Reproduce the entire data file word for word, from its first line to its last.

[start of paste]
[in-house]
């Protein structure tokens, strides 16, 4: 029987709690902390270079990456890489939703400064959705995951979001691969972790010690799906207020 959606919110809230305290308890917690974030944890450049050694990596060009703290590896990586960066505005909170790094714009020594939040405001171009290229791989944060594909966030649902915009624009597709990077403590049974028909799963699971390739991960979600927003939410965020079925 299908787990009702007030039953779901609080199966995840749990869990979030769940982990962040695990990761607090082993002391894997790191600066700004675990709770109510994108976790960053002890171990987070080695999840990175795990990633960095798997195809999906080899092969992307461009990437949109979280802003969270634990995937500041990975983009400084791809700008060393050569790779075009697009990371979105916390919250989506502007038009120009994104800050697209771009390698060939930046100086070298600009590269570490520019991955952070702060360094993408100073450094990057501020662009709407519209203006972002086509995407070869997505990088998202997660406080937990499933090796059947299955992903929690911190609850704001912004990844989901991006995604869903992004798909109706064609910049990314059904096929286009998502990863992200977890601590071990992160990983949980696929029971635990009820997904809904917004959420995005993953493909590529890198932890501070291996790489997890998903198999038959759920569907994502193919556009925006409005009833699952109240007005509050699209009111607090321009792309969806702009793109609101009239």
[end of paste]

[in-house]
């Protein structure tokens, strides 16, 4: 029987709690902390270079990456890489939703400064959705995951979001691969972790010690799906207020 959606919110809230305290308890917690974030944890450049050694990596060009703290590896990586960066505005909170790094714009020594939040405001171009290229791989944060594909966030649902915009624009597709990077403590049974028909799963699971390739991960979600927003939410965020079925 299908787990009702007030039953779901609080199966995840749990869990979030769940982990962040695990990761607090082993002391894997790191600066700004675990709770109510994108976790960053002890171990987070080695999840990175795990990633960095798997195809999906080899092969992307461009990437949109979280802003969270634990995937500041990975983009400084791809700008060393050569790779075009697009990371979105916390919250989506502007038009120009994104800050697209771009390698060939930046100086070298600009590269570490520019991955952070702060360094993408100073450094990057501020662009709407519209203006972002086509995407070869997505990088998202997660406080937990499933090796059947299955992903929690911190609850704001912004990844989901991006995604869903992004798909109706064609910049990314059904096929286009998502990863992200977890601590071990992160990983949980696929029971635990009820997904809904917004959420995005993953493909590529890198932890501070291996790489997890998903198999038959759920569907994502193919556009925006409005009833699952109240007005509050699209009111607090321009792309969806702009793109609101009239």